Monthly Archive for December, 2012

Hook Sued, But Case Promptly Dropped

Here’s a bit of old news that’s new to me, from Courthouse News Service: The Hook was sued for libel in September, but the lawsuit was withdrawn the very next day. Curtis Ofori claimed a dozen defamatory statements in a December 2011 article about UVA student Kathryn Russell and her alleged rape by Curtis Ofori. The possibility of a libel suit was even pondered within the article, with attorney David Heilberg speculating that Ofori would be unlikely to sue, because he wouldn’t want the resulting public scrutiny of the matter. With the lawsuit dropped, that is presumably the end of the matter.

Ownership Change, New Editor at The Hook

Two years after The Hook and C-Ville Weekly merged their parent companies, founder Hawes Spencer is selling his shares and stepping down as editor. Senior Editor Courteney Stuart, a founding staffer at the publication, will become the new editor, effective January 1. In contrast with the acrimonious 2002 split that calved The Hook from C-Ville Weekly, this is by all accounts a friendly parting of ways, with Spencer off for new opportunities. In a phone conversation with Spencer this morning, he expressed confidence in Stuart, and is clearly enthusiastic about seeing his newspaper continue after his eleven-year time at the helm.

Army Corps Wants to See Bypass Alternatives

The Army Corps of Engineers needs to be convinced that there aren’t better ideas than the Western Bypass, Sean Tubbs reports for Charlottesville Tomorrow. The news organization learned about this by a FOIA request. The road will impact about three acres of wetland and seven thousand feet of stream frontage, and the Corps’ job is to make sure that this causes as little harm as possible, which means providing a permit only for the solution to the transportation problem at hand that has the least impact on those resources. Although some studies along these lines have been performed, they were done two decades ago, and are quite possibly no longer meaningful. The Corps wants to know why they decided not to use grade-separated interchanges, and what parts of the Places29 project are actually going to happen. VDOT’s rushed approval process provided no time to deal with concerns like these, requiring that they be handled as they’re raised, rather than anticipating them. It’s possible that VDOT will conduct another study, although it’s also possible that they’ll persuade the Corps that it’s not necessary.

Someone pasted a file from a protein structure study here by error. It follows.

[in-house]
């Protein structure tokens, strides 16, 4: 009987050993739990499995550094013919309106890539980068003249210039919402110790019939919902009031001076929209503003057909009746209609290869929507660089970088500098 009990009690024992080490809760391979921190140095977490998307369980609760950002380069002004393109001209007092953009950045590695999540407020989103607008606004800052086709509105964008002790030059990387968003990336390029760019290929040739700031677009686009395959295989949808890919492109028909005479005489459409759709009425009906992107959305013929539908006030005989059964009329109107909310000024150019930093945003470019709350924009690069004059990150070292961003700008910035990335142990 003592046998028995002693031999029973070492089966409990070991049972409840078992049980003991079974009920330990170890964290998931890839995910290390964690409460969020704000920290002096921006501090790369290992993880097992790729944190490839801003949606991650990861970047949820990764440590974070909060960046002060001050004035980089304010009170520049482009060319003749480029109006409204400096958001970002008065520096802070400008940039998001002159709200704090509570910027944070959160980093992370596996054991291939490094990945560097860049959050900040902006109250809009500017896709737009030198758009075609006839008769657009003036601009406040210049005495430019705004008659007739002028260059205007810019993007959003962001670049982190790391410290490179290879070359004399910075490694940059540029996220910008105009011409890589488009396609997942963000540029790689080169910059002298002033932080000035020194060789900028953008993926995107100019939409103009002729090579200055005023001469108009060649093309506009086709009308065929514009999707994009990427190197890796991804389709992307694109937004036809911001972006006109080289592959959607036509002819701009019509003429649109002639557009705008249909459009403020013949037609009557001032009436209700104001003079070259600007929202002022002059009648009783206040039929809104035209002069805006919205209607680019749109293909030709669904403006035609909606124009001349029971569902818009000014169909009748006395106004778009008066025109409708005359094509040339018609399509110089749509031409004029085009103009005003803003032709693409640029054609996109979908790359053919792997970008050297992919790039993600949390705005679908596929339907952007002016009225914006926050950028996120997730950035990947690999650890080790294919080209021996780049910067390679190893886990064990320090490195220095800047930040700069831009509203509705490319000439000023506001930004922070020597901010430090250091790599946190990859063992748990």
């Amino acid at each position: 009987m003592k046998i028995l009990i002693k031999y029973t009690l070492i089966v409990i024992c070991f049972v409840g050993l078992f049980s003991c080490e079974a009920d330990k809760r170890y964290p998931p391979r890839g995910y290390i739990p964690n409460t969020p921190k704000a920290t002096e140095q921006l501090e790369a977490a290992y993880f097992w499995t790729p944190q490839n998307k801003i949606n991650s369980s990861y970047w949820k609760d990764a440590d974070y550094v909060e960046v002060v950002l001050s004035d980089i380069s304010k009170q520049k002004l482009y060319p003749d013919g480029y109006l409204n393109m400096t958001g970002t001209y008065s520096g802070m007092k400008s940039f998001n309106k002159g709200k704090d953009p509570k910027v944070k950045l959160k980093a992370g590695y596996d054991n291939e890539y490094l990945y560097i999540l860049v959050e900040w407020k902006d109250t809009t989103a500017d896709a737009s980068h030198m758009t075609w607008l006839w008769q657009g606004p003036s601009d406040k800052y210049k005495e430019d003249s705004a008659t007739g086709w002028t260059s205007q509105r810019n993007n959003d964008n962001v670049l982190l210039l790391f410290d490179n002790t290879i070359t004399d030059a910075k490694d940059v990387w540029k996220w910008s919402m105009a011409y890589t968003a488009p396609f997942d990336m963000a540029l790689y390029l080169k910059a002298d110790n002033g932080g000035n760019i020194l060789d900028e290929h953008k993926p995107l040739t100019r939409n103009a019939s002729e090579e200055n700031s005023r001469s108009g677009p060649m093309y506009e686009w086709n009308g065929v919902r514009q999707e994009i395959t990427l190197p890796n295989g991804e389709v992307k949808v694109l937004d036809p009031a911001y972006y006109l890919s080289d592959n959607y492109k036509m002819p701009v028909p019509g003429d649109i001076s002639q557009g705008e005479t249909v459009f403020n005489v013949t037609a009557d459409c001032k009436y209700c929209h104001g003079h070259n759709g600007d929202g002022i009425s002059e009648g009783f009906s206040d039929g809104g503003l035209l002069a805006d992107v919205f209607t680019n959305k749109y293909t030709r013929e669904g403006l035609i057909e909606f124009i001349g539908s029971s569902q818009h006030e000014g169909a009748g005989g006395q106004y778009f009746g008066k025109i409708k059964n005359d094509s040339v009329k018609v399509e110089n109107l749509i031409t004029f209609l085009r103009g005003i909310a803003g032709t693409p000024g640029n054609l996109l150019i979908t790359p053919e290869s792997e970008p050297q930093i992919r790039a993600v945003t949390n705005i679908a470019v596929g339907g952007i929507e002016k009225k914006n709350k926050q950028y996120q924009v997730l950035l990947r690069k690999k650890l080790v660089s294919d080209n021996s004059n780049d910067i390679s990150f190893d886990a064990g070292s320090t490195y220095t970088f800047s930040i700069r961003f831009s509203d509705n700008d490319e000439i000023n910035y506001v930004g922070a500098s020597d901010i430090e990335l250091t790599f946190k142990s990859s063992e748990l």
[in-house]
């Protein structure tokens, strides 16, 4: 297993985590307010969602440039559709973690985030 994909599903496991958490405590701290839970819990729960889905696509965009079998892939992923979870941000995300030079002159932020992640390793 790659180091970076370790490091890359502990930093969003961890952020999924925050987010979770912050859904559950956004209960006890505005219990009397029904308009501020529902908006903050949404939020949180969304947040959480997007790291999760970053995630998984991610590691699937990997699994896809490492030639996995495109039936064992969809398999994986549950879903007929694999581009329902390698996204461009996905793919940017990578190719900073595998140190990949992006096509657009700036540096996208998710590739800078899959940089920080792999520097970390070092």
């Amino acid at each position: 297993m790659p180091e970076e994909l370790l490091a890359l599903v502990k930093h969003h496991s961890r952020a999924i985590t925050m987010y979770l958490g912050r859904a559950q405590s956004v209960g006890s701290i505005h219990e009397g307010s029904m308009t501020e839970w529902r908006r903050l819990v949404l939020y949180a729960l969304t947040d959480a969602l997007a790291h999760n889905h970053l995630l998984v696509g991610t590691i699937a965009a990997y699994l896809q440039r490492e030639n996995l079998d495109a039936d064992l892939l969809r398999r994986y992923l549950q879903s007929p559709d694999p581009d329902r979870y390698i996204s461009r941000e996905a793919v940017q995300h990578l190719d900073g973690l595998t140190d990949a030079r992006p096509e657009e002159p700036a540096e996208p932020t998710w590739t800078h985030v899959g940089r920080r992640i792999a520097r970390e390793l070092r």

Jefferson School Open for Business

At long last, the old Jefferson School has been rehabilitated, Lisa Provence writes for The Hook. There was nearly a decade of talk about the proper use of the long-time blacks-only school, especially given its great location on 4th Street NW. A group got an $18M loan to overhaul the facility and turn it into a community resource, and it now houses Carver Recreation Center, the African American Heritage Center, and Martha Jefferson Hospital’s new wellness center (helpful now that they’ve moved out of the downtown area). PVCC, JABA, and Literacy Volunteers are also due to occupy the building, as well as a café. The public grand opening is next month.

Thomas Seeking Re-election to BOS

Rodney Thomas is running for re-election to the Board of Supervisors, Sean Tubbs writes for Charlottesville Tomorrow. The Rio District representative is at the tail end of a four-year term, the Republican’s first since defeating incumbent Democrat David Slutzky in the 2009 election. Independent Dennis Rooker and Republican Duane Snow are also coming to the end of their terms, though neither have said whether they’ll be seeking re-election.



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